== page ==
In 2010, Randy Driscoll’s will provided his wife Cindy Driscoll with real property and 2.4 million dollars in estate assets. Randy’s will also conveyed a six generation family farm to his nephews.
Randy passed away in 2015. Cindy however became horrified after his estate planning attorney, Gerald Neil, produced a revised will and trust in probate that decimated Cindy’s inheritance and excluded the nephews’ future interests in the family farm.
Randy’s altered testamentary documents executed in 2015 left most of his five million dollar estate to the Sacred Heart Foundation, a nonprofit member of the Sacred Heart Church in East Grand Forks, Minnesota.
Cindy says she never heard of the Foundation and that Mr. Neil sits on the board of directors at Sacred Heart Church.
Altered Will Reduces Spouse’s Inheritance by 88%
According to court records, instead of receiving the $2.4 million bequeathed from Randy’s 2010 will, his 2015 modified testamentary documents endowed Cindy with firearms, gardening equipment, life use of certain family real property, a five-thousand dollar yearly allowance for vacations, full healthcare benefits for life, and a $54,000 yearly income until her death, totaling only $300,000 in value.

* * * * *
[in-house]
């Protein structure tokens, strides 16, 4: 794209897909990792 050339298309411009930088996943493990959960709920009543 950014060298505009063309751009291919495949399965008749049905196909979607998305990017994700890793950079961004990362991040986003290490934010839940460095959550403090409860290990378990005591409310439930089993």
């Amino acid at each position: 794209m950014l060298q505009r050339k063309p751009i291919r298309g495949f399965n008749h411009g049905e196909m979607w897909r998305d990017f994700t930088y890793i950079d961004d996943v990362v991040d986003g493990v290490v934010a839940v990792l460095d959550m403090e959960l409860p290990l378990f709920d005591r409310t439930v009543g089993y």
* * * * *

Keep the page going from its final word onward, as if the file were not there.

Widow Sues Husband’s Estate Planner for Legal Malpractice
This week, Cindy retained legal malpractice attorney, Patrick O’Neil, to begin fiduciary litigation against her husband’s former lawyer to hold him personally liable for hijacking her family’s inheritance.
During an interview with the Grand Forks Herald, O’Neil referred to himself as a “self-policing” attorney, affirming other lawyers need to hold estate planning fiduciaries liable for their intentional wrongdoings.
“I have been doing this for 25 years… and I would say this [lawsuit] is one of the most egregious cases I’ve seen,” O’Neil claimed.
Cindy told reporters that Neil never allowed her or Bruce Driscoll, the deceased’s brother and appointed personal representative in Randy’s 2010 will, to examine the altered testamentary documents. She further said her husband would have never cut his family out of his will.
Bruce located Randy’s 2010 last will and testament while searching through his rolltop desk after he passed away, and it was the only estate planning document that Bruce found, according to O’Neil.
Bruce was also the first to learn about the changes in Randy’s 2010 will after meeting with his brother’s attorney shortly after Randy’s death.
According to Bruce, the news was absurd, and he recalled asking Neil “is there’s nothing I can do to fix this?” Neil quickly replied, “There’s nothing you can do about it.”
“This is incorrect legal advice,” O’Neil told Herald reporters, “processes [exist] to contest wills.”
Cindy’s lawsuit further asserts Neil breached his fiduciary duty owed to Randy after tricking his client into leaving everything to a foundation that he managed.
Public Record shows Neil incorporated the Sacred Heart Foundation and registered the entity as a nonprofit organization in 2014, one year before Randy allegedly altered his will. Neil is also an agent of the Foundation and a founding member of the organization, according to the lawsuit.
As of this week, neither Neil nor the Foundation’s Board has commented on Cindy’s allegations.
Fiduciary Allegedly Forges Will on His Client’s Deathbed